• 43. Slips, trips, and falls and contact with objects Elimination: Utilize proper storage to reduce clutter These are most common lostworkday injury event in the restaurant workplace. Most slips and falls are caused by water or grease on the floor. Therefore, these sources for potential accidents should be emphasized and preventative measures should be stressed. Falls on ice and snow outside in the parking lots (while going to the dumpster, etc.) are also quite common work-related injuries. Substitution: X Engineering: Deploying slip resistant floor mats Administrative: Proper training, housekeeping, communication and alertness on the job PPE: Slip resistant shoes and other safety footwear
  • 44. Slips, Trips and Falls: Elimination Controls • Keep kitchens and store rooms organized • Do not block aisle-ways • Store materials and equipment properly on shelves (do not allow to overlap) • Keep cords clear of water and other liquids. • Keep cords clear of aisle ways and normal walking patterns. • Winterize outside surfaces / entryways
  • 45. Slips, Trips and Falls: Engineering Controls • Utilize floor mats and runners to make floors less slippery, and reduce fatigue • Upgrade to a more slip resistant flooring • Use non-slip floor surface cleaners
  • 46. Slips, Trips and Falls: Administrative Controls • Apply appropriate caution signs to communicate when an area is slippery or wet • Enforce a “spill clean up” policy • “Spot mop” during rush times to reduce affected surfaces • Change water in mop bucket often
  • 47. Slips, Trips and Falls: Administrative Controls • Do not improvise: Use ladders to reach high places do not use trash cans, chairs, buckets, etc. • Keep ladders conveniently located • Train employees on proper use National Ladder Institute www.laddersafety.org
  • 48. Consider Other Ladder Styles Look for these features: • Work platform • Deep, non-slip steps • Extended rail height • Wide stance • Lighter weight • Tool tray
  • 49. Slips, Trips and Falls: PPE Controls Use of slip-resistant shoes
  • 53.  Two Takeaways Injury Reporting Packet Initial Treating Provider
  • 54.  Injury Reporting Packet First Report of Injury  Initial Treating Provider
  • 55. Personalized Label for Packet Envelope
  • 56. First Report of Injury (FROI) Steps to Follow
  • 57. Personalized BWC First Report of Injury (FROI) Form
  • 61.  Triage  Early Intervention - Diagnostic Testing  Prior Authorization  Coordination of Care  Communication  Injured Worker  Provider  Employer
  • 62.  MCO can take drug utilization one step further  Medical Case Management requires Pharmaceutical Review  Review all meds  Provide counseling to injured worker  Discuss with provider  Checking for meds unrelated to claim  Our database identified multiple docs and providers  Drug Utilization Review - potential $$ savings
  • 65. Thomas Cunningham, Ph.D. National Institute for Occupational Safety and Health Disclaimer: The findings and conclusions in this presentation have not been formally disseminated by the National Institute for Occupational Safety and Health and should not be construed to represent any agency determination or policy.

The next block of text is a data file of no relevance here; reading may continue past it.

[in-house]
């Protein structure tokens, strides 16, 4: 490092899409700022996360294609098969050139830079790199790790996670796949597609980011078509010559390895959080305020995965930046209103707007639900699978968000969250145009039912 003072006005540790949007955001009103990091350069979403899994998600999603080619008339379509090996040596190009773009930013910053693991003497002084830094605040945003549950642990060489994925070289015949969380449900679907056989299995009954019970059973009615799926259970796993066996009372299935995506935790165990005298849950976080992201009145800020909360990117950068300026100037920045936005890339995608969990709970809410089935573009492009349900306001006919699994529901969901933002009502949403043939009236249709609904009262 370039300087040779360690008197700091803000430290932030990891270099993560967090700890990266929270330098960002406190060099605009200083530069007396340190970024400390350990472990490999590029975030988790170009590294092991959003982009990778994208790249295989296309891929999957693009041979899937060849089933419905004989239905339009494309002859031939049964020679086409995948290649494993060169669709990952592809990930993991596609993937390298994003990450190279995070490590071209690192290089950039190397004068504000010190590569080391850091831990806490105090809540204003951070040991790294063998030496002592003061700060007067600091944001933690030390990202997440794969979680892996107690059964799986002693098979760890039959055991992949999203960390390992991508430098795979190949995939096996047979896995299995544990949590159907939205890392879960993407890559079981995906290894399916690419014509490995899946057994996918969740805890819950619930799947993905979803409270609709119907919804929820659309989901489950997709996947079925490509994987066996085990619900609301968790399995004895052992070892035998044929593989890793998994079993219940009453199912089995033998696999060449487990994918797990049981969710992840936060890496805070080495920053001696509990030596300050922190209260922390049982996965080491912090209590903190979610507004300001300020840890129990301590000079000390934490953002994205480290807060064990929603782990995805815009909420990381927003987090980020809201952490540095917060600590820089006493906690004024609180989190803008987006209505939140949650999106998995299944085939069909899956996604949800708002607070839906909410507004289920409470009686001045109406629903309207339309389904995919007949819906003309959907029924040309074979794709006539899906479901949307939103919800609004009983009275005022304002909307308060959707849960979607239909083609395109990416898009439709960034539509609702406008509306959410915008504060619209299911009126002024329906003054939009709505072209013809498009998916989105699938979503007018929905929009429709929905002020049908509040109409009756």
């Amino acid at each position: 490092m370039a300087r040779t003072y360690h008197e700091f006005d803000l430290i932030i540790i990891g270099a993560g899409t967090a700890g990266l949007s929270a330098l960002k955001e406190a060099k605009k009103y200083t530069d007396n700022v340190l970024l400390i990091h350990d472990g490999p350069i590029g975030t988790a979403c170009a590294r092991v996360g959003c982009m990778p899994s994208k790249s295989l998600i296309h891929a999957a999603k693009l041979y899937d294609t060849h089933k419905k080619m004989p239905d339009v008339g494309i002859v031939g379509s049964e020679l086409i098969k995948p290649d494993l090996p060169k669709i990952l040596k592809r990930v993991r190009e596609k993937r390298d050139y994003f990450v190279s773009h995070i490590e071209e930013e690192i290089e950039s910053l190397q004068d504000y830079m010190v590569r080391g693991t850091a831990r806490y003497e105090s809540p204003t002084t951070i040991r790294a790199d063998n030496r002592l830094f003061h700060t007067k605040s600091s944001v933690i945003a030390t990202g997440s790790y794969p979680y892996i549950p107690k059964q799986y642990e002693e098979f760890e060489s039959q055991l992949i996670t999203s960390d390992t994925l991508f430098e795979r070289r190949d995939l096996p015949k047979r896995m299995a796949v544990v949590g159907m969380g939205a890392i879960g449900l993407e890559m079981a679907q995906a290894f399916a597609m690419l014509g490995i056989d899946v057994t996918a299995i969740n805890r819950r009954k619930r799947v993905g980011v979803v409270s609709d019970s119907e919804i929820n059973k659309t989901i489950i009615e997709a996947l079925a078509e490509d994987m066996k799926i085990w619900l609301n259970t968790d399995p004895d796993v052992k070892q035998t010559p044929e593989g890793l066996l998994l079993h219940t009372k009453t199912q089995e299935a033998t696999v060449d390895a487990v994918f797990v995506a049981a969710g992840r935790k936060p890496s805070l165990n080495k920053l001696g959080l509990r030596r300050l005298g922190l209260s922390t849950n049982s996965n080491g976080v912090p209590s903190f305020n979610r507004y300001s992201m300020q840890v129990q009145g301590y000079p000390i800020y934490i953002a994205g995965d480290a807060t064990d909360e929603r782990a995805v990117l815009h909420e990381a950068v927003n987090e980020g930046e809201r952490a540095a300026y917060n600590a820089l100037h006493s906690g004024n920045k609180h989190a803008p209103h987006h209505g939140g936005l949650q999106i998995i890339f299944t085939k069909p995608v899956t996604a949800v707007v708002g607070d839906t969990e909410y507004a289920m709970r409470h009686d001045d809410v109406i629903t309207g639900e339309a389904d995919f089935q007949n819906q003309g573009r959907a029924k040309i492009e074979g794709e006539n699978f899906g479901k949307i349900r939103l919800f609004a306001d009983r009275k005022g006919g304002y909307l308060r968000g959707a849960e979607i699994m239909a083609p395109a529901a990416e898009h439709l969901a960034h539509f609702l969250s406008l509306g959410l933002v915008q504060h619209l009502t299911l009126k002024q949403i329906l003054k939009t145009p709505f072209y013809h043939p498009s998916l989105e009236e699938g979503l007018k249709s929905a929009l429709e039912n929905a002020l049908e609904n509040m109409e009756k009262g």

• 66.   The safety culture of an organization is the product of individual and group values, attitudes, perceptions, competencies, and patterns of behavior that determine the commitment to, and the style and proficiency of, an organization’s health and safety management (HSC, 1993). Or, the way we do things around here.
  • 67.  John’s manager sees that John is chopping vegetables at an amazing speed…  Should the manager: A: Nod in approval; the food will be prepped on time B: Say nothing C: Tell John “Be Careful”; we don’t want him to cut himself and stop working D: Ask John why he is working so fast; try to understand why John feels like he needs to rush
  • 68.  Attitude vs. behavior change  Behavior is easier to see, and easier to change  Change the behavior and attitude may follow
  • 69. Attribution of the causes of injuries  Chance vs. “person” causes vs. latent causes  Look at the whole picture  Injury logs can help identify trends and problem areas.  Exploring and documenting near-misses Thorough walk-through  Identify trip/slip/fall hazards  Employee involvement for continuous improvement What types of controls can be implemented?  Ongoing monitoring and review to ensure controls are effective.  How can we be preventive rather than reactive?
  • 70. Most Effective / Protective Elimination Substitution Engineering Controls Administrative Controls Personal Protective Equipment
  • 73.  Safety does not end with training  Must check for employee understanding  Have employees demonstrate safe behaviors  Practice with feedback as part of training  Integrate behavior-based safety coaching into the culture  Management commitment and employee involvement  Peer observation and feedback  Ongoing monitoring and review
  • 74. Behavior Load appropriate? Back straight? Use legs? Hold load close to body? Shoulders and hips aligned? TOTAL Safe At-Risk Total Safe Behaviors / Total Safe + At-Risk Behaviors X 100 = % Safe
  • 75.  Consult managers and employees to get their impressions of the problem areas and ideas / areas for improvement. e.g. Have them help to develop checklists  When people contribute to a safety effort, their ownership and commitment to safety increases. Employees communicate about safety  Perception of management/owner’s total buy-in for safety practices and procedures increases employees’ participation.  Unsafe behavior is a symptom, not the disease Unhealthy safety culture is a system problem